Both opposition to and support of Barack Obama’s proposal to bomb Syria have been focusing on a chemical weapons attack that killed some 1400 people while pushing to the background a civil war that has killed 100,000. The spiraling situation in Syria and the growing callousness of the discourse around it, in the West and elsewhere is long on what should not be done but tragically bereft of what should be done. I try to change that in my piece this week in Souciant.
Posts Tagged ‘Bashar al-Assad’
Posted in Syria, tagged ARab League, Barack Obama, Bashar al-Assad, Caucasus, Central America, chemical weapons, European Union, France, Gulf of Tonkin, Iran, Israel, John Kerry, Muhammad Idrees Ahmad, Reagan Administration, Russia, Syria, United Nations, Vietnam on September 6, 2013 | Leave a Comment »
Posted in Uncategorized, tagged Barack Obama, Bashar al-Assad, Chemi Shalev, Egypt, Ha'aretz, Israel, Middle east, Noam Chomsky, Pivot to Asia, Saudi Arabia, Syria, Turkey, US Aid to Israel on August 21, 2013 | 1 Comment »
Many of you who follow me here know that I have been working for several years as writer, Associate Editor and, most recently, Publisher of Souciant, an innovative and groundbreaking online magazine. Today, we launched a new feature, a blog which will feature shorter articles on a variety of topics, much like the diverse content of Souciant.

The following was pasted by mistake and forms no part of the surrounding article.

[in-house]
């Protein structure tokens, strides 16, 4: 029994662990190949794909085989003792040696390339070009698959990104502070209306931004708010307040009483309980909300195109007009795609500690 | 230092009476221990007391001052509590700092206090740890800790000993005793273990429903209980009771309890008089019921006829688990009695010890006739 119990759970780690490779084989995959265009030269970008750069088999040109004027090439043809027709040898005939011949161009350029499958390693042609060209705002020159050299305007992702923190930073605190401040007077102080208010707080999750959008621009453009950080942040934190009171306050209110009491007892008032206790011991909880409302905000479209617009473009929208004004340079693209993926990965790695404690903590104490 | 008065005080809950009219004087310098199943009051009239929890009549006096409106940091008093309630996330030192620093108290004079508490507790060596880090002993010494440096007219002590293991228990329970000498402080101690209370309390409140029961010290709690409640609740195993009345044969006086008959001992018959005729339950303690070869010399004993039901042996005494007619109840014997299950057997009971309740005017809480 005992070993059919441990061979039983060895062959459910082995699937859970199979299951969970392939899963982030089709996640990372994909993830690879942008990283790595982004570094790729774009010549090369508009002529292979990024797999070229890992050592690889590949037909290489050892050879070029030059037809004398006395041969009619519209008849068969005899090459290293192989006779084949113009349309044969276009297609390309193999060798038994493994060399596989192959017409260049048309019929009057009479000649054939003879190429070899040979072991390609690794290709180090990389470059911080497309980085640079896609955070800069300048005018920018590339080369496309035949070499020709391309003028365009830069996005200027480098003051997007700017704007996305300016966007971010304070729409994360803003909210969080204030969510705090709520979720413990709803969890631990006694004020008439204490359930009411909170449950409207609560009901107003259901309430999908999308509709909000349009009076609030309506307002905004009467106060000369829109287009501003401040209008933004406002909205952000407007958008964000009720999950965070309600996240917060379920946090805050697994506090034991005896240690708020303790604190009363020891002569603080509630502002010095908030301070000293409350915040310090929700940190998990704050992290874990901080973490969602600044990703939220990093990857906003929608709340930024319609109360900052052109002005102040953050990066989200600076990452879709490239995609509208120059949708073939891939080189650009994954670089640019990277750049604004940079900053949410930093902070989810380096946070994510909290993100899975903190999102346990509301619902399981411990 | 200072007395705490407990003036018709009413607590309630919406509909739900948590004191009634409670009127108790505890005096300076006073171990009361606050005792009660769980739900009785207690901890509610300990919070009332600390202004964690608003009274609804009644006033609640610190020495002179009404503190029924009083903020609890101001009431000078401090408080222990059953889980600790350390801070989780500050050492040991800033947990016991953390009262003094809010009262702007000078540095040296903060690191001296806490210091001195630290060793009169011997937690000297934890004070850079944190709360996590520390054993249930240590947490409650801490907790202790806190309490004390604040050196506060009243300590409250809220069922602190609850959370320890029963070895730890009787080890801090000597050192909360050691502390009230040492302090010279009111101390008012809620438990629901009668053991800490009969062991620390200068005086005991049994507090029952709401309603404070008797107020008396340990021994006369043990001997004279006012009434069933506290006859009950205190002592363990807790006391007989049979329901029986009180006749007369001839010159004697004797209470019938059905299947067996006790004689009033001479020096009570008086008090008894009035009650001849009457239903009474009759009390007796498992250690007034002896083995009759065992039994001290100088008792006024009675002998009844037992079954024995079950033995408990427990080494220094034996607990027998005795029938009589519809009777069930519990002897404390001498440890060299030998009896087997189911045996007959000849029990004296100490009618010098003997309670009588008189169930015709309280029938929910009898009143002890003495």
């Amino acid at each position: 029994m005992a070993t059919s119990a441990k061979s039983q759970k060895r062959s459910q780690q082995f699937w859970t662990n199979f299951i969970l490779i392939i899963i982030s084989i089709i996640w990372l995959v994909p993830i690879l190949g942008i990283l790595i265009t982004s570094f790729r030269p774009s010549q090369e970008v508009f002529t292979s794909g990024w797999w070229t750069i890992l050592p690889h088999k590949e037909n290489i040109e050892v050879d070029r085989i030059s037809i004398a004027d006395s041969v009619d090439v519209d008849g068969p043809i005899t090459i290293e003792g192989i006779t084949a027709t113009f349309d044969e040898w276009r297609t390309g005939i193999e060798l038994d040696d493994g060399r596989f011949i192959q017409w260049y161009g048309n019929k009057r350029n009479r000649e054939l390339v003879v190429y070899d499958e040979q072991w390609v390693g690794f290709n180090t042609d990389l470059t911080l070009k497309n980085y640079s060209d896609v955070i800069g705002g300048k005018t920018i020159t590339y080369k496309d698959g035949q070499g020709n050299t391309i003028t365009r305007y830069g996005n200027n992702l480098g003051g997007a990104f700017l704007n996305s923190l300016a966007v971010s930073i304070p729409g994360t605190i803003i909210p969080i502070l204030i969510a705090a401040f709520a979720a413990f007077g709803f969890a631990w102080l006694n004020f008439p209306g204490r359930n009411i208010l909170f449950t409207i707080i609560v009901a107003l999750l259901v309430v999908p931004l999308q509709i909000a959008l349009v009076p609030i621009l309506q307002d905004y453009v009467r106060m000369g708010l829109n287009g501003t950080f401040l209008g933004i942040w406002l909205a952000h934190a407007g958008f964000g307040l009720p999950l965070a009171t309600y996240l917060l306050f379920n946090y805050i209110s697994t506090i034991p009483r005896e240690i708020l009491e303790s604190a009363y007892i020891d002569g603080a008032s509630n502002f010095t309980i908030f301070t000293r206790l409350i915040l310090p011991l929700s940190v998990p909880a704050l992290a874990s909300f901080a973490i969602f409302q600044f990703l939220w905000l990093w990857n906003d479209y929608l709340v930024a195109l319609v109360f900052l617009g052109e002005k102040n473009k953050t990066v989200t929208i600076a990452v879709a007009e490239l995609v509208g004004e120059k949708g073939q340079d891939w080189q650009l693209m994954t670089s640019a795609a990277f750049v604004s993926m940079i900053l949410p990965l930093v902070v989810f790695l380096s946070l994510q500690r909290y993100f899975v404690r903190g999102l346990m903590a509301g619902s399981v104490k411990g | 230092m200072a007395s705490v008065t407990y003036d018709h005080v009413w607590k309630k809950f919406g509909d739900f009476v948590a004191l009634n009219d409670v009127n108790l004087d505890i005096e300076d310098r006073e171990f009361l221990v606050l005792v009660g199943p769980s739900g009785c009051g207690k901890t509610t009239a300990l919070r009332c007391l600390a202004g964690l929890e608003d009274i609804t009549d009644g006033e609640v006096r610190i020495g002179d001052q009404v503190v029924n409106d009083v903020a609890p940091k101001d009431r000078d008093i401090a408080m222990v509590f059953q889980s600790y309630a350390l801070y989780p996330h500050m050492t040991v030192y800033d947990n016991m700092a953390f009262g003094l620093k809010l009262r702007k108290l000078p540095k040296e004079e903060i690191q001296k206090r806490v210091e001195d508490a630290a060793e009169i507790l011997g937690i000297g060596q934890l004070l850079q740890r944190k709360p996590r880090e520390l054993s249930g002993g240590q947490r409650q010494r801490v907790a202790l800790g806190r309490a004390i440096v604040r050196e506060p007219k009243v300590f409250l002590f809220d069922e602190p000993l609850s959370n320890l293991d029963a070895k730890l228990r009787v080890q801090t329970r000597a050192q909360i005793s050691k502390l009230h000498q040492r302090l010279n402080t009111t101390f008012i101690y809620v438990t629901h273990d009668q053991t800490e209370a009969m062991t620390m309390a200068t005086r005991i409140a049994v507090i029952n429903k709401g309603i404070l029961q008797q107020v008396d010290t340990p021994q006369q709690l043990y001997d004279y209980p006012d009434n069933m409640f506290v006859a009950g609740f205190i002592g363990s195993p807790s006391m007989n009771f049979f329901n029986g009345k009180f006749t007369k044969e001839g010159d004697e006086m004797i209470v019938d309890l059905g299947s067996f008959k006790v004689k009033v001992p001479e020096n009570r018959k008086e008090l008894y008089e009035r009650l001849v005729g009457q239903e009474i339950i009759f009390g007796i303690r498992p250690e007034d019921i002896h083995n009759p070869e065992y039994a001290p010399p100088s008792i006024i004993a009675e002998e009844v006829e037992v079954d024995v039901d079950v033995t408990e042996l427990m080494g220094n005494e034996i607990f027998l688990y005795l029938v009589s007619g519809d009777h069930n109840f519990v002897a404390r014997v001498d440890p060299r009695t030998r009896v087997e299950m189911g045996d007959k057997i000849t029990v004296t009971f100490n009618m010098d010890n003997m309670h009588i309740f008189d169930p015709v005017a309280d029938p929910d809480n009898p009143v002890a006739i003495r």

My first blog post is up there, Israel’s New Frenemies. In it, I take a look at some of the implications of the shifts taking place in the region and what they mean for Israel. Check it out, and keep following us. Oh, and make sure you tell your friends about Souciant.
Posted in Egypt, tagged AKP, Bashar al-Assad, Egypt, European Union, Hosni Mubarak, Iran, Mohamed Morsi, Muslim Brotherhood, Qatar, Recep Tayyip Erdogan, SCAF, Syria, Turkey, UAE, United States on July 5, 2013 | Leave a Comment »
Once again, Egypt is in turmoil. Some of the characteristics of the current upheaval are similar to that of two years ago, but there are many differences. Still, the immediate outcome is largely the same, with the military taking over and promising to shepherd in a new civilian government, which it says will reflect the “will of the people.” But this process is even more fraught than the last one, while also holding the potential for a much better outcome. I examine this in Souciant this week.
Posted in Syria, tagged Barack Obama, Bashar al-Assad, CIA, David Lesch, Facebook, France, Free Syrian Army, Hafez al-Assad, Hama, Hezbollah, Iran, Jane Harman, John McCain, Joseph Lieberman, Lebanon, Lindsey Graham, Muslim Brotherhood, Rafik-Al Hariri, Salam Idriss, Sunni, Syria, Turkey, United States, Victoria Nuland on April 5, 2013 | Leave a Comment »
It seems there’s an awful lot of surety around when it comes to action, or non-action, on Syria. But a deeper look at what is happening there does not lead to simple solutions, or even to a whole lot of clarity on the nature of who the “good guys” are. I examine the dynamics in this week’s column at Souciant.
Posted in Syria, tagged 972 Magazine, al-Qaeda, Amos Harel, Bashar al-Assad, Hezbollah, Iran, Israel, Larry Derfner, Lebanon, SA-17, Syria, Turkey, United States on February 1, 2013 | Leave a Comment »